Syrian Ceasefire Deal Includes Aleppo Province
In an effort to end the human suffering in Syria, the United States of America and Russia agreed to extend a ceasefire in the war-hit country to Aleppo province. The ceasefire came into force on Wednesday.
The province of Aleppo has been tormented by the heaviest clashes between the Syrian army and rebels in recent days.
The agreement was spearheaded by the United States of America with the aim of de-escalating the violence in Syria, alleviate the suffering of hundreds of thousands of people, and to highlight a single nationwide cessation of hostilities covering all of Syria.
Mark C. Toner, US Department Deputy Spokesperson announced the agreement in Washington D.C , highlighting that an overall decrease of violence was cited following the declaration of the ceasefire.
The truce was also confirmed by the Syrian army, saying there would be a “regime of silence” in Aleppo for 48 hours.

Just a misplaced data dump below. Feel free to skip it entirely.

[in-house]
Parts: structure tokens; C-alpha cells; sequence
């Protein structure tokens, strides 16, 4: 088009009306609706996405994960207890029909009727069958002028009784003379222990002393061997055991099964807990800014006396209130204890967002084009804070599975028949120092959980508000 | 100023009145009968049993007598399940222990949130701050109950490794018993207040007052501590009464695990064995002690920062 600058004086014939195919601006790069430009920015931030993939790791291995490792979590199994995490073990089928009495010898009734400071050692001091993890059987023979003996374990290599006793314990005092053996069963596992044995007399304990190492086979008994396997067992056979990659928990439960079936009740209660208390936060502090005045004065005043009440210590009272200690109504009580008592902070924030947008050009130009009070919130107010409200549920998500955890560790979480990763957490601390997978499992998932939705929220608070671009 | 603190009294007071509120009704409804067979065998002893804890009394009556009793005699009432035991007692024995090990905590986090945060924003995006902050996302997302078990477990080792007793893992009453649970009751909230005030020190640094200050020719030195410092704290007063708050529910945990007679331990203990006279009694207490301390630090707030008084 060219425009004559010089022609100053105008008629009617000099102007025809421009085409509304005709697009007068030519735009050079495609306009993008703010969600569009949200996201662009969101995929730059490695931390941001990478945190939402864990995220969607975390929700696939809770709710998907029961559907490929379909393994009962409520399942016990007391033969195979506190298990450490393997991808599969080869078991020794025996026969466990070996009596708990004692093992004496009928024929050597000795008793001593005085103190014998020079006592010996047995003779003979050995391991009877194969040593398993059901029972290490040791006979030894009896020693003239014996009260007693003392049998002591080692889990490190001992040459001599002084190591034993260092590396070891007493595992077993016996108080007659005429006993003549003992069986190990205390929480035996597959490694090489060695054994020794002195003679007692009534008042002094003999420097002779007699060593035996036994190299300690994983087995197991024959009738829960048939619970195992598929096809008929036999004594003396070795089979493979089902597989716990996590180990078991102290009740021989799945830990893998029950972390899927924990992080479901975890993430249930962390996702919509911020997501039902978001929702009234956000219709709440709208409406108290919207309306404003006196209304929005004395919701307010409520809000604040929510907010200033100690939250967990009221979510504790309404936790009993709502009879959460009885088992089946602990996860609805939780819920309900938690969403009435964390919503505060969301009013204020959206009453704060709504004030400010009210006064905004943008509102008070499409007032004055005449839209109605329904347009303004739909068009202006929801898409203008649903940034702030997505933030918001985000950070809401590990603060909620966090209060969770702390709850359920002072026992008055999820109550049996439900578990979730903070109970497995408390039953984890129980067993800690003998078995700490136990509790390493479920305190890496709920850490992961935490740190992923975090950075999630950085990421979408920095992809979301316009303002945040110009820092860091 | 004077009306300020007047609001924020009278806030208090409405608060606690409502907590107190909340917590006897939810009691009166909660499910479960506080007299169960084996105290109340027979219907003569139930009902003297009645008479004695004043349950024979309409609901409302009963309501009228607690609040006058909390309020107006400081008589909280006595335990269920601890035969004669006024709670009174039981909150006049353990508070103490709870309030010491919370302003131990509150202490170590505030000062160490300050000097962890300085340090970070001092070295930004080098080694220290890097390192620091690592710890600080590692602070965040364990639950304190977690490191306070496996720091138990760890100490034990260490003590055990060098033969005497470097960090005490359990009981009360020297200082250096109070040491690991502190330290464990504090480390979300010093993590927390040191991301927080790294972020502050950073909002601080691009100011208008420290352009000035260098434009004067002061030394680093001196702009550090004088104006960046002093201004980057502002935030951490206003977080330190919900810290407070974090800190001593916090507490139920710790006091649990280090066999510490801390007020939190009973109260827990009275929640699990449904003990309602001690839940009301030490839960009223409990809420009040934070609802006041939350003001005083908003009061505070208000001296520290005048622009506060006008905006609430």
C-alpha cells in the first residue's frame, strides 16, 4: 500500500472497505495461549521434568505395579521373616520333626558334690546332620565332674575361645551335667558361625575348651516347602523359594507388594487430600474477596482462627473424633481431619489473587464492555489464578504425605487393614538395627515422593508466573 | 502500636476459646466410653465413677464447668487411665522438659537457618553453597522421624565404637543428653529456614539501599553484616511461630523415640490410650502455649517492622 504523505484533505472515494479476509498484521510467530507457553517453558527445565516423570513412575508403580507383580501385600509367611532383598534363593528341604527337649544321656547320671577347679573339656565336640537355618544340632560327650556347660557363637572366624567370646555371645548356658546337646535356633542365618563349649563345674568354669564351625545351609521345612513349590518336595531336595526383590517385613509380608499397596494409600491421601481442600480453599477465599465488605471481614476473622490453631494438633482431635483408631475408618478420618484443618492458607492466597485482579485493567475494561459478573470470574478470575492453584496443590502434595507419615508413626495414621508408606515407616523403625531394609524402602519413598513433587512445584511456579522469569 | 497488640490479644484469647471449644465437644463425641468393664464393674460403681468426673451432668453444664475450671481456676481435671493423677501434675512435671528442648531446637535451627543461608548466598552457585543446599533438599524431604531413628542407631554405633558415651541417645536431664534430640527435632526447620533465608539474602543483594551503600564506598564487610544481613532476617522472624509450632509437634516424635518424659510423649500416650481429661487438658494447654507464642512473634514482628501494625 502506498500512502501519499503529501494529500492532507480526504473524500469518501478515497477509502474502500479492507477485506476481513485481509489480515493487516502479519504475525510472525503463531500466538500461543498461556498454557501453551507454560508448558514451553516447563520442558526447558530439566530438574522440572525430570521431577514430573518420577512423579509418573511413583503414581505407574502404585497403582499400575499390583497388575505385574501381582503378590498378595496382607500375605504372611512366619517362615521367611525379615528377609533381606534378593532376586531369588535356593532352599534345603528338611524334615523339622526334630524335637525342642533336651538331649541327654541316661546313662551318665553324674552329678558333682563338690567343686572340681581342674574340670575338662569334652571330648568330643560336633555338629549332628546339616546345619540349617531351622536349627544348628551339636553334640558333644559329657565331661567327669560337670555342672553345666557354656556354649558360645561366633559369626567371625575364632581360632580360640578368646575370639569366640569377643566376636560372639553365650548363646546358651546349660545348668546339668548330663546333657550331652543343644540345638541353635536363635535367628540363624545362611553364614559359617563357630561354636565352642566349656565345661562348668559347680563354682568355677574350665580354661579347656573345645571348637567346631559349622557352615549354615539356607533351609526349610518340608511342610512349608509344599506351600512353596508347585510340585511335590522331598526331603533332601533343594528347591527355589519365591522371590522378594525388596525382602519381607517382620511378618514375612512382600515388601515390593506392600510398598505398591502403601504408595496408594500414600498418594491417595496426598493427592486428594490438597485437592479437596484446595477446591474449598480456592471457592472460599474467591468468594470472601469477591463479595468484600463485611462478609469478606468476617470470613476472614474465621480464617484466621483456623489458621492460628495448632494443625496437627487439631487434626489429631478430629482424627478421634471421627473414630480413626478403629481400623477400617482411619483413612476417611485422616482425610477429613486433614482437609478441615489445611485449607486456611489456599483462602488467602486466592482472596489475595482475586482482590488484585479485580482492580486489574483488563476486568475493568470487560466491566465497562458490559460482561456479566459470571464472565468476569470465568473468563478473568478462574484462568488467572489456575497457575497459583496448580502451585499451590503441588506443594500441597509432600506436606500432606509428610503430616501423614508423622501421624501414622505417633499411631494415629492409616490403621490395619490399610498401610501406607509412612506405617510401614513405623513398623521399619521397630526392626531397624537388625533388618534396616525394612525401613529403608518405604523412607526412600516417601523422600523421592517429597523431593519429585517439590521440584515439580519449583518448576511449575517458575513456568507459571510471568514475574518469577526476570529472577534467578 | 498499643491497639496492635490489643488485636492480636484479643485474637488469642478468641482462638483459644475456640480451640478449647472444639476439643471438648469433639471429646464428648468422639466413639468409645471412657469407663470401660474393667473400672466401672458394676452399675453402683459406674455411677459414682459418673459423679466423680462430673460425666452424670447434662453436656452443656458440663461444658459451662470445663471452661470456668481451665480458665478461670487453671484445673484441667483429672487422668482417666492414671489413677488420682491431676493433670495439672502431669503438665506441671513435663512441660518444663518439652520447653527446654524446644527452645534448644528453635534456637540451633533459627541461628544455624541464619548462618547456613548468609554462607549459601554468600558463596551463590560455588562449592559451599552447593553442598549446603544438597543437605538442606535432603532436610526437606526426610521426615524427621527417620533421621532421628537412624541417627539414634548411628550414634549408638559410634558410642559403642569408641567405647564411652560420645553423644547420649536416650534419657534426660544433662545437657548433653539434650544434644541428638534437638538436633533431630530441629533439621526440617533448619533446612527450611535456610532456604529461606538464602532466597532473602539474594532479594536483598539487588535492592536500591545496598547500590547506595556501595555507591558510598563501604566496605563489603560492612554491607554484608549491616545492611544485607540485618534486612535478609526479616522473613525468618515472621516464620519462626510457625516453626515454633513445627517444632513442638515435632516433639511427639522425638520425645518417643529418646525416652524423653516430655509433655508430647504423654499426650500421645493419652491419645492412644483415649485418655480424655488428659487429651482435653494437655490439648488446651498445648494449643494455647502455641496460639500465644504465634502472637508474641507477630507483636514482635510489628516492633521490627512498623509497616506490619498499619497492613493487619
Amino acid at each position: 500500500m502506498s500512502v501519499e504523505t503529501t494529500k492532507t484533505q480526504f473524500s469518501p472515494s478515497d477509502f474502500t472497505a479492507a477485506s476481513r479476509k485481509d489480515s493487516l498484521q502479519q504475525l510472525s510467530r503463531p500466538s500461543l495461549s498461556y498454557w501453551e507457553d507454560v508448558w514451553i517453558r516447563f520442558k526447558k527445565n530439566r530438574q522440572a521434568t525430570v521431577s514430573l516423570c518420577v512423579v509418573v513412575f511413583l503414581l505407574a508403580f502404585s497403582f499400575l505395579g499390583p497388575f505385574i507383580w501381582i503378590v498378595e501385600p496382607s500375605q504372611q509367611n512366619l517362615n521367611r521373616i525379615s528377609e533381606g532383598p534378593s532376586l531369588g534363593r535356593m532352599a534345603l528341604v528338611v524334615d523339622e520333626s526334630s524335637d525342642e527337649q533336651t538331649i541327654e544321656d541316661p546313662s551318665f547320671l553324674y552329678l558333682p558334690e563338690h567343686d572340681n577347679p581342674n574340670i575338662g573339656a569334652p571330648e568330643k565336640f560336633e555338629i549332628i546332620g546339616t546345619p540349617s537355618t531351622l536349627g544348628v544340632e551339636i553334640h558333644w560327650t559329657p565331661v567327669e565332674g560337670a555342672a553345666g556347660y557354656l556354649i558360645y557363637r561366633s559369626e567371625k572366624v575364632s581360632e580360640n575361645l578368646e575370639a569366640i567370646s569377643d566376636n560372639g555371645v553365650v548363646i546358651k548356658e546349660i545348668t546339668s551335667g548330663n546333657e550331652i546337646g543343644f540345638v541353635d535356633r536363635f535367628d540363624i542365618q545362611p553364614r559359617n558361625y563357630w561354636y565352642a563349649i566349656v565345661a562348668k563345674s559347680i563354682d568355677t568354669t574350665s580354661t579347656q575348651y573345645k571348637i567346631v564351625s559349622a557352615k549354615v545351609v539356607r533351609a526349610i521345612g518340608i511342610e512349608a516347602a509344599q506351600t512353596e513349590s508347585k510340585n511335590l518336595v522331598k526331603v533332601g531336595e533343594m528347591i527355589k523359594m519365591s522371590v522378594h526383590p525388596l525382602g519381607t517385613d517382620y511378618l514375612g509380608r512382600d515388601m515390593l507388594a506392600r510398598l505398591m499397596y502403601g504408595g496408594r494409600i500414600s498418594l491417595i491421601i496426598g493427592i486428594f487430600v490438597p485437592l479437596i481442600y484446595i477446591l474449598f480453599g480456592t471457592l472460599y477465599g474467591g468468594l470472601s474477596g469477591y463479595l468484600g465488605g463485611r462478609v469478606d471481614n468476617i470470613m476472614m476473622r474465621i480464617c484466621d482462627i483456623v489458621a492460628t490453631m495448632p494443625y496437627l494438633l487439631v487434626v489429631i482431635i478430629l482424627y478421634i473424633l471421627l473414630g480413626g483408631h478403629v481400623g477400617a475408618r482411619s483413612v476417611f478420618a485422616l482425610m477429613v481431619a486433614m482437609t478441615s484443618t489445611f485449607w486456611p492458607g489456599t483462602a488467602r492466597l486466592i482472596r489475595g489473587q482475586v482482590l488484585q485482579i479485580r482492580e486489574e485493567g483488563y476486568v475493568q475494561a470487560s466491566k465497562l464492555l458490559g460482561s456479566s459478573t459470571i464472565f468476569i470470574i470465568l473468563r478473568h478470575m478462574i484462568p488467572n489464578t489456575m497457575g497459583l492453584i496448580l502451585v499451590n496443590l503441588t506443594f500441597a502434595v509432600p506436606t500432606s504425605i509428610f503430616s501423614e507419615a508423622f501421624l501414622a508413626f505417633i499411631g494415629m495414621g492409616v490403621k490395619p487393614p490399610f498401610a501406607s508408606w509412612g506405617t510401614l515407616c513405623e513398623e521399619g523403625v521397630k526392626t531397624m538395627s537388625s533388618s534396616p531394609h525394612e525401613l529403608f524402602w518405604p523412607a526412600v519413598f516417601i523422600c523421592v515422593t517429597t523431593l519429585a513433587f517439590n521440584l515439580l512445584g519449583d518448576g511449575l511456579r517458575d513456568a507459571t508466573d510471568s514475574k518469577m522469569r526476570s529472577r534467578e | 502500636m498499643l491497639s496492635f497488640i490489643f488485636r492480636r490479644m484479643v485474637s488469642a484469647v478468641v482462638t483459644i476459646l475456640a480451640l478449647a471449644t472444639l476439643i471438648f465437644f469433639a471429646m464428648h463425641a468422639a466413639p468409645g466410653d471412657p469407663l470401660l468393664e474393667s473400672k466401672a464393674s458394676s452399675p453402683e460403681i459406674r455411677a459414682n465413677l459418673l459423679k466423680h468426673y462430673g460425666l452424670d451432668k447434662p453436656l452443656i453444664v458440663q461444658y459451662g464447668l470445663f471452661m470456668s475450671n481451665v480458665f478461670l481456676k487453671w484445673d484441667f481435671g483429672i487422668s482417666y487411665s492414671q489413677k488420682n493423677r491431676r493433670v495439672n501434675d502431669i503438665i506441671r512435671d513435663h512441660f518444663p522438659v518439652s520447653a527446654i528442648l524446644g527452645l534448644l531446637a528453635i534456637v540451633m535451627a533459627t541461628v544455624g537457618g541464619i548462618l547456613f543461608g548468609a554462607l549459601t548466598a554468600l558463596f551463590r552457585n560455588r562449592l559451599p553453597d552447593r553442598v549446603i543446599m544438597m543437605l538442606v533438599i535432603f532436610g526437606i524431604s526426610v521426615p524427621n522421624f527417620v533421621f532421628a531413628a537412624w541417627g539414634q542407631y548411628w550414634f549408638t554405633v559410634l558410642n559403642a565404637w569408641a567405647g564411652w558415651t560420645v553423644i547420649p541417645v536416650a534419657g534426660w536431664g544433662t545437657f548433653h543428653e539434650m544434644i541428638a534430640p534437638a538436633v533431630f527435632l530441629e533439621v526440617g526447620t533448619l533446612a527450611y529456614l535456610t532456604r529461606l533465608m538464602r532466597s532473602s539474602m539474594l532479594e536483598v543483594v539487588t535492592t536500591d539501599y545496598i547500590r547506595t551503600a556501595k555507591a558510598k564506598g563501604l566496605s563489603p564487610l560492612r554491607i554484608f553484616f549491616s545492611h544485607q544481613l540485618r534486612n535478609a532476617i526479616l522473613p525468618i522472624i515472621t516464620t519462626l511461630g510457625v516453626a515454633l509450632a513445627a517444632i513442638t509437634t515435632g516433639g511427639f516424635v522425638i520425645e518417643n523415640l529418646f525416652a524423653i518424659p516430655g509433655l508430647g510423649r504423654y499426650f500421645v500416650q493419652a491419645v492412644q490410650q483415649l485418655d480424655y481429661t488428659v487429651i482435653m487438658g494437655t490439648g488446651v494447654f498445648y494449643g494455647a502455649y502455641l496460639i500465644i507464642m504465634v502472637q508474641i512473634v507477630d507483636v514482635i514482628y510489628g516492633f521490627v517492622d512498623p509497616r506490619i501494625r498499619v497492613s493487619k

Russia’s UN envoy, Vitaly Churkin, said that more than 90 percent of Syrian towns and provinces have supported the ceasefire since including Aleppo in the ceasefire deal.
US Urges All Parties to Abide with the Ceasefire
In his remarks in Washington DC, Mr. Toner urged both the Syrian regime and rebels to comply with the agreement which is crucial to end hostilities and violence in Syria.
“We expect all parties to the Cessation of Hostilities to abide fully by the renewed cessation in Aleppo and throughout the entire country.” – Mr. Toner
The US State Department is waiting for Russia as a co-chair of the International Syria Support Group to press for the Assad regime’s compliance with the ceasefire and in efforts to end the hostilities. US government officials called on Russia, one of the largest international supporters of Syrian President Bashar al-Assad’s regime, to pressure the Syrian President to end his onslaught of violence on Aleppo.
Aleppo Tormented by Heavy Clashes and Violence
The international community has witnessed the violence that was raging in Aleppo including Aleppo city where it became a hotspot in the Syrian conflict.
United Nations Humanitarian Affairs chief Stephen O’Brien told the UN Security Council that the killing of civilians in Aleppo “cannot and will not be forgotten.”
Earlier this week, a hospital in Aleppo city was hit by a rocket, killing three people and injuring more than a dozen.
Rights activists and rebels said at least 250 people were killed in the clashes in Aleppo in the past 10 days.